The Deputy Prime Minister has hailed the “transformation of the military effort” in Afghanistan.
This is Nick Clegg’s first visit to Afghanistan since becoming Deputy Prime Minister in May.
Speaking to British troops during a visit to Helmand province today, the DPM said that the armed forces were “turning a corner” in their efforts to help Afghan society “find its own feet” and in equipping newly-trained police to take more control of their own affairs.
Mr Clegg said:
“What I’ve seen today is a complete transformation of the military effort that I first saw when I first visited two years ago…I think you are turning the corner and what you’re doing is you’re creating the space for Afghan society to find its own feet and that’s the only way we’re going to have stability. That’s the only way we’re going to have the kind of stability in Afghanistan we need for the safety of our families and our communities back home.”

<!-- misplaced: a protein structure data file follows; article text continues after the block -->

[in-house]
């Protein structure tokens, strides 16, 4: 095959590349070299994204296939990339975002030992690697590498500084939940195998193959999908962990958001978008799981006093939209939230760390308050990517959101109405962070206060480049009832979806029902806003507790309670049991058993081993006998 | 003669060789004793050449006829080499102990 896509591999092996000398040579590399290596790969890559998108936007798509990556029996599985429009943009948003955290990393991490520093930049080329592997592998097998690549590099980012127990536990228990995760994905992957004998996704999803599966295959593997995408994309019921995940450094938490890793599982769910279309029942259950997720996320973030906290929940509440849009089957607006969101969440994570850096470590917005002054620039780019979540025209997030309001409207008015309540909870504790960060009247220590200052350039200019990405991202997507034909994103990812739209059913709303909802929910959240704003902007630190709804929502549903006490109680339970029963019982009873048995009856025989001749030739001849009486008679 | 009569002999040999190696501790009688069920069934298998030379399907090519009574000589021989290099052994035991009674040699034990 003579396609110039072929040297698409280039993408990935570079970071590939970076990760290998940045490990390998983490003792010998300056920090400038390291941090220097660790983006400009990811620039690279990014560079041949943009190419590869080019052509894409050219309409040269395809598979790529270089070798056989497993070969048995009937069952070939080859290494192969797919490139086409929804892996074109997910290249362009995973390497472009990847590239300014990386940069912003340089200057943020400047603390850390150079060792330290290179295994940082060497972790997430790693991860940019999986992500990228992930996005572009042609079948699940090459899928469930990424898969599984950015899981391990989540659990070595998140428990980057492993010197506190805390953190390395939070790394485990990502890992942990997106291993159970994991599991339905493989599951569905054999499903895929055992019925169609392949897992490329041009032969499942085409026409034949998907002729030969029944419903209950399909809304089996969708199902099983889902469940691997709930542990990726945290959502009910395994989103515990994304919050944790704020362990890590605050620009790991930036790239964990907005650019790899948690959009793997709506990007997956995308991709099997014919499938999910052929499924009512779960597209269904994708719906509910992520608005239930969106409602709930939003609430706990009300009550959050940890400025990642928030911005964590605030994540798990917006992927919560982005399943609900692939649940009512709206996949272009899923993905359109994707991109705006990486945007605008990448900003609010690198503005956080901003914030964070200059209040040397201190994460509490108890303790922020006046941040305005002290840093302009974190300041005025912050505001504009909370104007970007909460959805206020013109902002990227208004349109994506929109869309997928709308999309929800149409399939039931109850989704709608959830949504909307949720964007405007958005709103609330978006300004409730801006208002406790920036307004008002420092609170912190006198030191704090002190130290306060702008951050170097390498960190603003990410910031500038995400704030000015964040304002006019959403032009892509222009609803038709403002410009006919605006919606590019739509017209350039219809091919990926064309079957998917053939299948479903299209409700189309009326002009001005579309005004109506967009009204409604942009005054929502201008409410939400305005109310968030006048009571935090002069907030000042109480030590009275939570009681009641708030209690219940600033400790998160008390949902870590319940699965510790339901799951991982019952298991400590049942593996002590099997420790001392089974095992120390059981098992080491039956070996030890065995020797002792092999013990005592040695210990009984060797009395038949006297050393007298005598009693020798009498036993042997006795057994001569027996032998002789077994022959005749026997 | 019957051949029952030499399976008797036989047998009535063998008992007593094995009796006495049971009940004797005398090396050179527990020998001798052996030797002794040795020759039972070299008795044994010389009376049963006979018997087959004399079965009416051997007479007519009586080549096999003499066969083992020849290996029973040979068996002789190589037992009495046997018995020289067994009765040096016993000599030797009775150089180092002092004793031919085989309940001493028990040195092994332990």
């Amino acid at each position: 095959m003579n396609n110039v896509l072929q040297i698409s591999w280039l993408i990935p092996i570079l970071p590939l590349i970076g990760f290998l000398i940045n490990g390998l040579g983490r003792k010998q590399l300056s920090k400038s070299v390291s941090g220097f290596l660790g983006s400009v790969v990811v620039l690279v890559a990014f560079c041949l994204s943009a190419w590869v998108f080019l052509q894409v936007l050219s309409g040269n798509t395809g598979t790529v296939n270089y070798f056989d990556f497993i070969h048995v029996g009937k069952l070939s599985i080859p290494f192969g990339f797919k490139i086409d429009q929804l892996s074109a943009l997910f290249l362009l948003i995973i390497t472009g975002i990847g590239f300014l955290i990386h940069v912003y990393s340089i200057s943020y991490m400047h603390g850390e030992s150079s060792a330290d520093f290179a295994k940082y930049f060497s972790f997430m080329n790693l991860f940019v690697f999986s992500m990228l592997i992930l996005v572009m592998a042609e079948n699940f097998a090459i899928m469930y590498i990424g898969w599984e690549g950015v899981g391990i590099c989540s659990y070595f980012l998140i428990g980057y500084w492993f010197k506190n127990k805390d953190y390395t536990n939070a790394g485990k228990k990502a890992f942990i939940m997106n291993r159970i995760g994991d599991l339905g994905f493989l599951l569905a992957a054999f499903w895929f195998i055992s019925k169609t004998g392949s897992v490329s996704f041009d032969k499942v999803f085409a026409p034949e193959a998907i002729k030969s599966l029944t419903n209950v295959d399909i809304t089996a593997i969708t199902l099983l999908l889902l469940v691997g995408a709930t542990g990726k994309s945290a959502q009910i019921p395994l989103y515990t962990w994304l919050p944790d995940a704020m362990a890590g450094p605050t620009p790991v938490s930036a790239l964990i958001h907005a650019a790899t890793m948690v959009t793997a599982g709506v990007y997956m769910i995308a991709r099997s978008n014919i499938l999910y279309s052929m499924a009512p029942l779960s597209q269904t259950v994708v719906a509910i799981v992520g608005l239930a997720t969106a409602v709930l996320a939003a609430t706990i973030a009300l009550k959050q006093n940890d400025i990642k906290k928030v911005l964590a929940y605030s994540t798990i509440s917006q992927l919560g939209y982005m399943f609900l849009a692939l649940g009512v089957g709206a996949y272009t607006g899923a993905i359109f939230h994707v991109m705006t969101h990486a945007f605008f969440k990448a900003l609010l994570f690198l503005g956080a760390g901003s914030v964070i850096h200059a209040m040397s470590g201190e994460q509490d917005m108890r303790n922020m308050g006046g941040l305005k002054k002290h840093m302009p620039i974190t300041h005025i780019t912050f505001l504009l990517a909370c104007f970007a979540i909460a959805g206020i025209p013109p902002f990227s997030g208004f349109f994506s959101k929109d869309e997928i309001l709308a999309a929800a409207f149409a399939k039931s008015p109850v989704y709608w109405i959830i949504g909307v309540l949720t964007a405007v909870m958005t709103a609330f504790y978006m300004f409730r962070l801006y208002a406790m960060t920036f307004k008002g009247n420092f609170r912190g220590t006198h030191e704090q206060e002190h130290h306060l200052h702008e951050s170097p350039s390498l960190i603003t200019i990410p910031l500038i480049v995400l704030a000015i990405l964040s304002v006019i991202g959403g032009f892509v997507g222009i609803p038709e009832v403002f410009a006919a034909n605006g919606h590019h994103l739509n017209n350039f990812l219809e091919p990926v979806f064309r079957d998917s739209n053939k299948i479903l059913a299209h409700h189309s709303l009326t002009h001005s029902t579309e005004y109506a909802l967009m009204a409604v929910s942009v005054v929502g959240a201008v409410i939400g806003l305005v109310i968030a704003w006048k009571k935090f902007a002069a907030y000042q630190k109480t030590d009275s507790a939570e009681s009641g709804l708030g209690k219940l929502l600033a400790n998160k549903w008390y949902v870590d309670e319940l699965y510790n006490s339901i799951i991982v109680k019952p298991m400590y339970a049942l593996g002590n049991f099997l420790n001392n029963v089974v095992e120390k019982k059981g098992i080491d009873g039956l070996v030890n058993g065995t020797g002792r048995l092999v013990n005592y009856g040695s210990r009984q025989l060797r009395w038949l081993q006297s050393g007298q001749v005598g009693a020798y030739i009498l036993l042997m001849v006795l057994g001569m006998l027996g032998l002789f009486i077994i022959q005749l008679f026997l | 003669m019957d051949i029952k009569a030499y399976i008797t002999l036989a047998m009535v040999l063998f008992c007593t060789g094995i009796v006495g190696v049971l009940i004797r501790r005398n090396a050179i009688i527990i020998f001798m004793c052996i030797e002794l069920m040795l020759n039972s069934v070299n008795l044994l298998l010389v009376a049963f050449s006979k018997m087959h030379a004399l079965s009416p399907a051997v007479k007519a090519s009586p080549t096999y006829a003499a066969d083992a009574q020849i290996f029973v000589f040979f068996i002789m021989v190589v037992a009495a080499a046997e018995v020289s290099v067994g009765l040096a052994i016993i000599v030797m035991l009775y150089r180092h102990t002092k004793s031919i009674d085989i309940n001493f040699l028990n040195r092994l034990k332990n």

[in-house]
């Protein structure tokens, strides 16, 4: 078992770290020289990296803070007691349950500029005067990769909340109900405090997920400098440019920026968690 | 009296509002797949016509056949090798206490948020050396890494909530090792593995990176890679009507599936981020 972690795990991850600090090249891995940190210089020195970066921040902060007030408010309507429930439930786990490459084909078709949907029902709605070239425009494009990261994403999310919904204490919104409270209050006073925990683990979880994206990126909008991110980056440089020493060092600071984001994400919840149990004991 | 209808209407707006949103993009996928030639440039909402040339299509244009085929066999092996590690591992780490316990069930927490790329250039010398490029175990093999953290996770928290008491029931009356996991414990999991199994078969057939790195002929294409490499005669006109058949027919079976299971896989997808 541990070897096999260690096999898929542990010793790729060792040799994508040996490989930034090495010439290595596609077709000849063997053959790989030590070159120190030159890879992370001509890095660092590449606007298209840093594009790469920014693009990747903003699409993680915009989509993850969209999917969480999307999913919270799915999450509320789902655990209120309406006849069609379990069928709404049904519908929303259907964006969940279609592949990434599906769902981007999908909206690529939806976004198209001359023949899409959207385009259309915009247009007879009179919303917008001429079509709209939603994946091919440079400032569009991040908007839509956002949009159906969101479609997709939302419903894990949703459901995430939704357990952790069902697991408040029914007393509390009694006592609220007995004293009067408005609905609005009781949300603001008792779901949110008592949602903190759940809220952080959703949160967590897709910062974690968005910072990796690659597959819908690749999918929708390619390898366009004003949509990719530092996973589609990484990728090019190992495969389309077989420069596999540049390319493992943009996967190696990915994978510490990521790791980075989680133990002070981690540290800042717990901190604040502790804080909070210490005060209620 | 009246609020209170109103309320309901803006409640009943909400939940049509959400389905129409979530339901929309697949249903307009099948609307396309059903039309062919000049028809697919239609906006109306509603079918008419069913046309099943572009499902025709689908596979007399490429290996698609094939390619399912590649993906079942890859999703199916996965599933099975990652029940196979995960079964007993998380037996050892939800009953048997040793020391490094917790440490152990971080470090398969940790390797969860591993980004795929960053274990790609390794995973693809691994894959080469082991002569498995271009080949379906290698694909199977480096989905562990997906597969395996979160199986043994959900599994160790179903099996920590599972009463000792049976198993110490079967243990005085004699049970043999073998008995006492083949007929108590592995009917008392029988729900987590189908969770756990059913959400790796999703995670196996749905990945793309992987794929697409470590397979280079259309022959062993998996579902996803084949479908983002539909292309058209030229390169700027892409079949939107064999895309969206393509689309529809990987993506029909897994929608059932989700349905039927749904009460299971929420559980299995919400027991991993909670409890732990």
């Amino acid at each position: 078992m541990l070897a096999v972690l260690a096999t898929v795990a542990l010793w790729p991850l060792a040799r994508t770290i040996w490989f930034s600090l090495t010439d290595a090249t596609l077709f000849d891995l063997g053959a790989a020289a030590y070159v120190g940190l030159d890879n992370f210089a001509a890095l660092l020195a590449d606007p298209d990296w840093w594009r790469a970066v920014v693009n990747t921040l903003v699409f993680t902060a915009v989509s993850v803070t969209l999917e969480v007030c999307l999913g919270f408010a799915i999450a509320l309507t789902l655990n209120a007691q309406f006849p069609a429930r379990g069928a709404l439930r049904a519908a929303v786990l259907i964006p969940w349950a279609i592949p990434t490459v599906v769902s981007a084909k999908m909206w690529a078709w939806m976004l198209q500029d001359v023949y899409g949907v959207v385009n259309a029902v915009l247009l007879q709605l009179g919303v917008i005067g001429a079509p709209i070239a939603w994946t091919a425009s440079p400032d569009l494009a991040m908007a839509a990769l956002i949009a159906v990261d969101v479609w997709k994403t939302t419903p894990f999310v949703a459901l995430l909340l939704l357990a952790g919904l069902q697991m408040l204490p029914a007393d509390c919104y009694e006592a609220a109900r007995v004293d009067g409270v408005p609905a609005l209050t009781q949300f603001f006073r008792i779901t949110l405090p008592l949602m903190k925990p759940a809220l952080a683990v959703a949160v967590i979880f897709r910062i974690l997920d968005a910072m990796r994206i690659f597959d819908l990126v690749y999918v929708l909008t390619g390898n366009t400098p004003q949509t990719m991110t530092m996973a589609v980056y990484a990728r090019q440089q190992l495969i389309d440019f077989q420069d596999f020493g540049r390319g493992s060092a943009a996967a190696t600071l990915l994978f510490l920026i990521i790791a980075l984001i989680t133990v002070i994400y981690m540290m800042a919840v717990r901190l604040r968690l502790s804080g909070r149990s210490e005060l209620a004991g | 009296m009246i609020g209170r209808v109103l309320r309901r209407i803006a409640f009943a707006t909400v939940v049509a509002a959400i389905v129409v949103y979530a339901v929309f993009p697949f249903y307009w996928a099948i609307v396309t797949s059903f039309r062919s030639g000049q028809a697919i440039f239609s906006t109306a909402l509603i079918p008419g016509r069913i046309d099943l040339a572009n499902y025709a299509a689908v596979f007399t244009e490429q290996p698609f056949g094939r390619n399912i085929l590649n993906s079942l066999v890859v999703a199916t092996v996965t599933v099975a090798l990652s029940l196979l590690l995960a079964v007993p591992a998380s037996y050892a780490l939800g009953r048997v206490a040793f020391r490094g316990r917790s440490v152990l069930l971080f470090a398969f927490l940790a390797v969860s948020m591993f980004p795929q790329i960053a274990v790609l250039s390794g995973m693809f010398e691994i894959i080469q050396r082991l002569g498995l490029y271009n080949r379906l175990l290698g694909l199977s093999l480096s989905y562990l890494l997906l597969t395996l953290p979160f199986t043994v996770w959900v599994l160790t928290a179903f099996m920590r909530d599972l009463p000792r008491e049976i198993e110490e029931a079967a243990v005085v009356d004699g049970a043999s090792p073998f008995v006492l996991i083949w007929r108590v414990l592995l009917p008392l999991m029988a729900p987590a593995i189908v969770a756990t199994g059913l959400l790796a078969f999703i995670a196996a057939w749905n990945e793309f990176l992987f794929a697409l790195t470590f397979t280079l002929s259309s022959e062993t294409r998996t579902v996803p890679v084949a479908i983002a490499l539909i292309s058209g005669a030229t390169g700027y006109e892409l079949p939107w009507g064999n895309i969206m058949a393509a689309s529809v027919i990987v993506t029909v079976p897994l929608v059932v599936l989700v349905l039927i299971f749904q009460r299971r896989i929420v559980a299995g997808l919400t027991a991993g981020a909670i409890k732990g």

The Deputy Prime Minister pointed to a number of changes in the Nad Ali district of Helmand, such as the decline in poppy production and the growing numbers of Taliban fighters laying down their arms, as evidence of the troops’ success. He said it was time for politicians to “show the same courage” and work on a political agreement that would force the Taliban to cease fighting and play a role in building a stable Afghanistan.
Mr Clegg praised the troops for doing a “phenomenal job” and reiterated the Government’s commitment to withdrawing from Afghanistan by 2015.
“I don’t think the importance of what you do can be exaggerated. I don’t think the courage which you display can be exaggerated and I don’t think the gratitude that all of us back home owe to you can be exaggerated either.”